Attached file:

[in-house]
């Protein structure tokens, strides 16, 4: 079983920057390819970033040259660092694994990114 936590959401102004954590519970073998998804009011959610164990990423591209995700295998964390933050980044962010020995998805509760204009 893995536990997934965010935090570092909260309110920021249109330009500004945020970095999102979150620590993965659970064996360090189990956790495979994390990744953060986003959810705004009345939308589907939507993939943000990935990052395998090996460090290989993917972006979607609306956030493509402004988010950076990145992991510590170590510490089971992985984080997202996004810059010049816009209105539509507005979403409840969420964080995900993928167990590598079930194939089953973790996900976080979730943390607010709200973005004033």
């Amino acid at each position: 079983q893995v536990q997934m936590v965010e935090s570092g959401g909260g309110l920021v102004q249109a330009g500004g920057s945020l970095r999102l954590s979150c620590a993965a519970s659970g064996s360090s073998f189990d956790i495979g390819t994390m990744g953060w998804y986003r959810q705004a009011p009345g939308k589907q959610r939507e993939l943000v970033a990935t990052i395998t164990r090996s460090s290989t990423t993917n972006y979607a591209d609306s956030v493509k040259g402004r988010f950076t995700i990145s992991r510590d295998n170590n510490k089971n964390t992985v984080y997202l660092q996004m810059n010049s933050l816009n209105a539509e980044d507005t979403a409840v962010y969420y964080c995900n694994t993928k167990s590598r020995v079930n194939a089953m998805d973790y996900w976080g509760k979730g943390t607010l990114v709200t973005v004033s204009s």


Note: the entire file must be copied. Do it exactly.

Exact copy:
[in-house]
């Protein structure tokens, strides 16, 4: 079983920057390819970033040259660092694994990114 936590959401102004954590519970073998998804009011959610164990990423591209995700295998964390933050980044962010020995998805509760204009 893995536990997934965010935090570092909260309110920021249109330009500004945020970095999102979150620590993965659970064996360090189990956790495979994390990744953060986003959810705004009345939308589907939507993939943000990935990052395998090996460090290989993917972006979607609306956030493509402004988010950076990145992991510590170590510490089971992985984080997202996004810059010049816009209105539509507005979403409840969420964080995900993928167990590598079930194939089953973790996900976080979730943390607010709200973005004033």
């Amino acid at each position: 079983q893995v536990q997934m936590v965010e935090s570092g959401g909260g309110l920021v102004q249109a330009g500004g920057s945020l970095r999102l954590s979150c620590a993965a519970s659970g064996s360090s073998f189990d956790i495979g390819t994390m990744g953060w998804y986003r959810q705004a009011p009345g939308k589907q959610r939507e993939l943000v970033a990935t990052i395998t164990r090996s460090s290989t990423t993917n972006y979607a591209d609306s956030v493509k040259g402004r988010f950076t995700i990145s992991r510590d295998n170590n510490k089971n964390t992985v984080y997202l660092q996004m810059n010049s933050l816009n209105a539509e980044d507005t979403a409840v962010y969420y964080c995900n694994t993928k167990s590598r020995v079930n194939a089953m998805d973790y996900w976080g509760k979730g943390t607010l990114v709200t973005v004033s204009s």